2.) REPOSITION THE SPOTLIGHT: Put farmers at the centre for transformative change
“Farmers are at the centre of providing solutions to climate change. Whatever I do on my farm, I can be part of the solution, rather than a victim.” Denis Kabiito, the World Farmers’ Organisation
Farming communities and agro-entrepreneurs should be empowered as active agents to restore and sustainably manage their land. Directing support from governments and development partners to strengthen farmers institutional, technical and financial capacities is a key factor in building resilience on farms, in organisations and enterprises. Transforming African agriculture into an attractive, resilient future business prospect will make this already vital engine of the continents’ economy provide diversified opportunities and employment for young Africans (especially in rural areas), delivering multiple wins across the Sustainable Development Goals.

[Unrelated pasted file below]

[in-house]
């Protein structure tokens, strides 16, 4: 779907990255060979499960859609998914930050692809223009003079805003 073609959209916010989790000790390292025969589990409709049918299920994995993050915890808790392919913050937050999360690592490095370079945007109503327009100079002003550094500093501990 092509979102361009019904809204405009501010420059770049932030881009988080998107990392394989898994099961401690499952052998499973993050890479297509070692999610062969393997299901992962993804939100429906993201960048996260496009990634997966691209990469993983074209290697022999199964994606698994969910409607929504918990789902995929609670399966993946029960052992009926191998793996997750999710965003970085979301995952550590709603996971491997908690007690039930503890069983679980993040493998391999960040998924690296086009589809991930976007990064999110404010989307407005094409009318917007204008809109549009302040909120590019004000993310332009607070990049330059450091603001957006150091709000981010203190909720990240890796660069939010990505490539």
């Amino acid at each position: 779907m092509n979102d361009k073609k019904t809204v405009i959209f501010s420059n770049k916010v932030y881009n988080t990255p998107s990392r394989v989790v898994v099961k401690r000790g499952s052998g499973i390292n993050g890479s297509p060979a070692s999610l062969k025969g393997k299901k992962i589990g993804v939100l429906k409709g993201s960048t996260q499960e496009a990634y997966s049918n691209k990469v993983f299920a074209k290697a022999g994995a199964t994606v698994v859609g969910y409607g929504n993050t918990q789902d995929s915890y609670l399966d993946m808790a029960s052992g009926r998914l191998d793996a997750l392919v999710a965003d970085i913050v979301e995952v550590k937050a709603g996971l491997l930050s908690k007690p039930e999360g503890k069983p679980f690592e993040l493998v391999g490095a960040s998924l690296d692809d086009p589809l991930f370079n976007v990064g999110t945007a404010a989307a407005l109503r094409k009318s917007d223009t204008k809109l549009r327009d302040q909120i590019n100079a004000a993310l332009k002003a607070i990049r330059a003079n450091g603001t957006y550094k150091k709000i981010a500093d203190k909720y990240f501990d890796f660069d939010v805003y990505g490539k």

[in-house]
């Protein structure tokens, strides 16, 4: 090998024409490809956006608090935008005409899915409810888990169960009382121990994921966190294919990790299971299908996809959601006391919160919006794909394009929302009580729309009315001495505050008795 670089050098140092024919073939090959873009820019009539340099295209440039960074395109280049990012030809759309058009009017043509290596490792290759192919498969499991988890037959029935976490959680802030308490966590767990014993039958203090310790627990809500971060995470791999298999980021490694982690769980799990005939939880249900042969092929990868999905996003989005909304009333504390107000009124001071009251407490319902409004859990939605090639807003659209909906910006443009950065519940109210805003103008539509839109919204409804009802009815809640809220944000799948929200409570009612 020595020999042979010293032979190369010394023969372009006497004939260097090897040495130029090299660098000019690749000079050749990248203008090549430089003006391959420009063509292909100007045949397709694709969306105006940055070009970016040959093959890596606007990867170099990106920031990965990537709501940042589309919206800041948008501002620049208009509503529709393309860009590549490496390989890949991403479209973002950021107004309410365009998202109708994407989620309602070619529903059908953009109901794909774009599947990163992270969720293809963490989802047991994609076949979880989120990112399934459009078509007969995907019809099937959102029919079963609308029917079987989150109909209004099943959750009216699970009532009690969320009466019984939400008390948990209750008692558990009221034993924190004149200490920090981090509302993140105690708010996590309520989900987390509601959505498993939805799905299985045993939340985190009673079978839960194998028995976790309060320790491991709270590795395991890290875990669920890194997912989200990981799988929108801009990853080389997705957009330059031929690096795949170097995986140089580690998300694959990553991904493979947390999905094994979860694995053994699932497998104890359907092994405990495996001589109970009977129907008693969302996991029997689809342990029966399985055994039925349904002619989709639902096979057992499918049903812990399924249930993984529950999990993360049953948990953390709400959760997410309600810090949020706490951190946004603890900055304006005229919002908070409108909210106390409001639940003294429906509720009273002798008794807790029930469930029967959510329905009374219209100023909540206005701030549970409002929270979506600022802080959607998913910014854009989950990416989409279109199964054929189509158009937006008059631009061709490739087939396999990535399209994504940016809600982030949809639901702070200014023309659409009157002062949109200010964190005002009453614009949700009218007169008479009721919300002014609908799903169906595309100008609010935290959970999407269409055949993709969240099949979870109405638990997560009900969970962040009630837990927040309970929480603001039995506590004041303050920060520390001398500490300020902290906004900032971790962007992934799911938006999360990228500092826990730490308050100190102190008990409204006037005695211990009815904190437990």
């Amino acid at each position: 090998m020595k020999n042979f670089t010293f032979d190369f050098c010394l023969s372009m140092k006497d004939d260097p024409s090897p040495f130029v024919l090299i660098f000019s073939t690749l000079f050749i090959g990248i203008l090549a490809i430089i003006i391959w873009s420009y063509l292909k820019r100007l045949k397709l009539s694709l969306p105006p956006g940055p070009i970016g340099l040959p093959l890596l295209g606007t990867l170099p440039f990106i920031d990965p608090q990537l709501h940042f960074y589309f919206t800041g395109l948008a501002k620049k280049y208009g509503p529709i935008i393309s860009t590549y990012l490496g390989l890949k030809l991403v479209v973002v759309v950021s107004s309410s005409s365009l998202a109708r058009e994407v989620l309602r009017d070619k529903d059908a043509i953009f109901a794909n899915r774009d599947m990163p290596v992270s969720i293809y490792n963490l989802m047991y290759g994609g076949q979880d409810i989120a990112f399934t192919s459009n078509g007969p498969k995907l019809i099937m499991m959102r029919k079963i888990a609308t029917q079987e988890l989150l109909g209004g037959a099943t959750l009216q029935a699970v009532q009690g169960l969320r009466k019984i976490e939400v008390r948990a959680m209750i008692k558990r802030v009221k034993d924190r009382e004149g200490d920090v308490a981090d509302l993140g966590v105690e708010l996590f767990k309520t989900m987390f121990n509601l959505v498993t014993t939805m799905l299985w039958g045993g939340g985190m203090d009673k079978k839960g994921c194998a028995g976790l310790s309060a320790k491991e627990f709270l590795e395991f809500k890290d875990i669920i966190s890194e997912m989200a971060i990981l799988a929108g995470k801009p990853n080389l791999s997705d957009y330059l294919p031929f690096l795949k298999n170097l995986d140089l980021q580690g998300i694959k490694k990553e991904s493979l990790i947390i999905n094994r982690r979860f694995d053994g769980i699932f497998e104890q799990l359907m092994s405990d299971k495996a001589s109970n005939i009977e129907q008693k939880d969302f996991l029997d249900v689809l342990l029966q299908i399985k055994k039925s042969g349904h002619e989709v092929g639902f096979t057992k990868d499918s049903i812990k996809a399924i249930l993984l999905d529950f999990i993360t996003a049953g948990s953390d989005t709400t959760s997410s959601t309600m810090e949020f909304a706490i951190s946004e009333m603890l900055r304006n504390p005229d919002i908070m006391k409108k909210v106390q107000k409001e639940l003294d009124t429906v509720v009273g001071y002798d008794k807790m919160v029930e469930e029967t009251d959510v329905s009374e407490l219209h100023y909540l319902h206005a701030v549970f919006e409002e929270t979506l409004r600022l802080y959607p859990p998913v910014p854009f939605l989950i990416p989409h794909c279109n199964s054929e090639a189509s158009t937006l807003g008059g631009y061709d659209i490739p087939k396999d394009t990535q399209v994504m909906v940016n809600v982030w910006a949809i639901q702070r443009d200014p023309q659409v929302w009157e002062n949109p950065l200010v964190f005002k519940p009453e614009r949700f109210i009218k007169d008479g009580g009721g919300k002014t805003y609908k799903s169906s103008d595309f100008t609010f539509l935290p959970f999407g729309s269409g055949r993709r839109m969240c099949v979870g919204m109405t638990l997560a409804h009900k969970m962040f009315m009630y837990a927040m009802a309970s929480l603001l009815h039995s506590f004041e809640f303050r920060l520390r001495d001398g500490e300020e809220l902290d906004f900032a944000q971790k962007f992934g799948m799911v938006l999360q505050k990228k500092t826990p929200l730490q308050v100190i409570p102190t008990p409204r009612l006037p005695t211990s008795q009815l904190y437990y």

3.) RESTORE, RESTORE AND RESTORE SOME MORE: Halt land degradation and land conversion
“If we don’t focus on ecology, we won’t have an economy. We need to put people to work protecting their survival base.” Natalie Topa, Danish Refugee Council
Large-scale restoration is a priority. Redirecting investment into equitable, gender-sensitive, resilient agriculture that makes use of existing nature-based solutions is central to sustainable intensification efforts. Investing into a portfolio of known and successful agro-ecological and climate smart practices can deliver nutritious and diverse food systems, safeguard biodiversity and improve livelihoods in the face of growing weather extremes and ecosystem tipping points.
4.) MONEY MATTERS: Put the money where – and when – it matters
“Today the smallholders are on the frontline of climate change, but it reaches all of us through them.” Pauline Nantogo, Executive Director of Ecotrust